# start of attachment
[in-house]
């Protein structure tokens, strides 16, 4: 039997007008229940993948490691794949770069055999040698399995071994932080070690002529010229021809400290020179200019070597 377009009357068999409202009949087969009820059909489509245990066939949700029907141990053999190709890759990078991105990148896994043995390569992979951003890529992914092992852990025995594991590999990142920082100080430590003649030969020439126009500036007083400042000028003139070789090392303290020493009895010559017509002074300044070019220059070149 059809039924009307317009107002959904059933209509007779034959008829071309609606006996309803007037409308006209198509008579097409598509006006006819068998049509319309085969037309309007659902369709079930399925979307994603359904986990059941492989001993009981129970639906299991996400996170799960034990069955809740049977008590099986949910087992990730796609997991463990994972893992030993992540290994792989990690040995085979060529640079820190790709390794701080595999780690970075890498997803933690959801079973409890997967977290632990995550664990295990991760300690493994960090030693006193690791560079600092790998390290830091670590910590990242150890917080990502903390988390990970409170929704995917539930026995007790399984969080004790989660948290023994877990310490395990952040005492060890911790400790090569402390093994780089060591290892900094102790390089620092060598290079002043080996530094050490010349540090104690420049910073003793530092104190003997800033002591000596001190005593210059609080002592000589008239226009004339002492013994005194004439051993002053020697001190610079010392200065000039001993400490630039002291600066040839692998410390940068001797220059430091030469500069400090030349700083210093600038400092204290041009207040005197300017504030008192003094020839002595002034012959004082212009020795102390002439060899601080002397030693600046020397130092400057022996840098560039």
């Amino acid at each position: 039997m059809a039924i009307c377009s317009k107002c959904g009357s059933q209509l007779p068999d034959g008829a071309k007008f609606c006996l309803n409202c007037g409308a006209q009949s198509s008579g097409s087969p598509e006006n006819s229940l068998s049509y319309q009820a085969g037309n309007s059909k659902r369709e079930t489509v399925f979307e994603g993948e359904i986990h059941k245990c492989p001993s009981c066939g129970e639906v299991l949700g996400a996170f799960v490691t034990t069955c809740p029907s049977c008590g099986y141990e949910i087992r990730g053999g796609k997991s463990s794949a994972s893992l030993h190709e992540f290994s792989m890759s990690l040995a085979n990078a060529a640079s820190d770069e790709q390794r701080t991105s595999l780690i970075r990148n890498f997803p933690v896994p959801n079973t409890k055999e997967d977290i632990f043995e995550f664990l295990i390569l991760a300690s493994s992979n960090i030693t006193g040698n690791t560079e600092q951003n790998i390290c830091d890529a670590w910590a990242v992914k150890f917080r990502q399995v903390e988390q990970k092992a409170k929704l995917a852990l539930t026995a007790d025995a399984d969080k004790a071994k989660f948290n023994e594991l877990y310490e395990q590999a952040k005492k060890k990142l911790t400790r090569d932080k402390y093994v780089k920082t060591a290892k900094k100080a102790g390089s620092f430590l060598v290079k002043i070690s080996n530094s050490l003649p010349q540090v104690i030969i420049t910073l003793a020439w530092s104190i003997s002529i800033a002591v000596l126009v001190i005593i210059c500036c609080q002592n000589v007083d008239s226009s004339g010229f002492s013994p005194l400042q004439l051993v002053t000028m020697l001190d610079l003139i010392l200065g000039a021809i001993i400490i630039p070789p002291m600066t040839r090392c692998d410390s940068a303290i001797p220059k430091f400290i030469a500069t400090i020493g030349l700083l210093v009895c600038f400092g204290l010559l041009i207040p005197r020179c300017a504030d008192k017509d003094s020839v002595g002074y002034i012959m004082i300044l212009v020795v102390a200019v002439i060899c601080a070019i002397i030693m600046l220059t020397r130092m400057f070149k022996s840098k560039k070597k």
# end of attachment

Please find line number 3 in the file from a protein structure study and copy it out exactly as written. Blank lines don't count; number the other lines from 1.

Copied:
């Amino acid at each position: 039997m059809a039924i009307c377009s317009k107002c959904g009357s059933q209509l007779p068999d034959g008829a071309k007008f609606c006996l309803n409202c007037g409308a006209q009949s198509s008579g097409s087969p598509e006006n006819s229940l068998s049509y319309q009820a085969g037309n309007s059909k659902r369709e079930t489509v399925f979307e994603g993948e359904i986990h059941k245990c492989p001993s009981c066939g129970e639906v299991l949700g996400a996170f799960v490691t034990t069955c809740p029907s049977c008590g099986y141990e949910i087992r990730g053999g796609k997991s463990s794949a994972s893992l030993h190709e992540f290994s792989m890759s990690l040995a085979n990078a060529a640079s820190d770069e790709q390794r701080t991105s595999l780690i970075r990148n890498f997803p933690v896994p959801n079973t409890k055999e997967d977290i632990f043995e995550f664990l295990i390569l991760a300690s493994s992979n960090i030693t006193g040698n690791t560079e600092q951003n790998i390290c830091d890529a670590w910590a990242v992914k150890f917080r990502q399995v903390e988390q990970k092992a409170k929704l995917a852990l539930t026995a007790d025995a399984d969080k004790a071994k989660f948290n023994e594991l877990y310490e395990q590999a952040k005492k060890k990142l911790t400790r090569d932080k402390y093994v780089k920082t060591a290892k900094k100080a102790g390089s620092f430590l060598v290079k002043i070690s080996n530094s050490l003649p010349q540090v104690i030969i420049t910073l003793a020439w530092s104190i003997s002529i800033a002591v000596l126009v001190i005593i210059c500036c609080q002592n000589v007083d008239s226009s004339g010229f002492s013994p005194l400042q004439l051993v002053t000028m020697l001190d610079l003139i010392l200065g000039a021809i001993i400490i630039p070789p002291m600066t040839r090392c692998d410390s940068a303290i001797p220059k430091f400290i030469a500069t400090i020493g030349l700083l210093v009895c600038f400092g204290l010559l041009i207040p005197r020179c300017a504030d008192k017509d003094s020839v002595g002074y002034i012959m004082i300044l212009v020795v102390a200019v002439i060899c601080a070019i002397i030693m600046l220059t020397r130092m400057f070149k022996s840098k560039k070597k």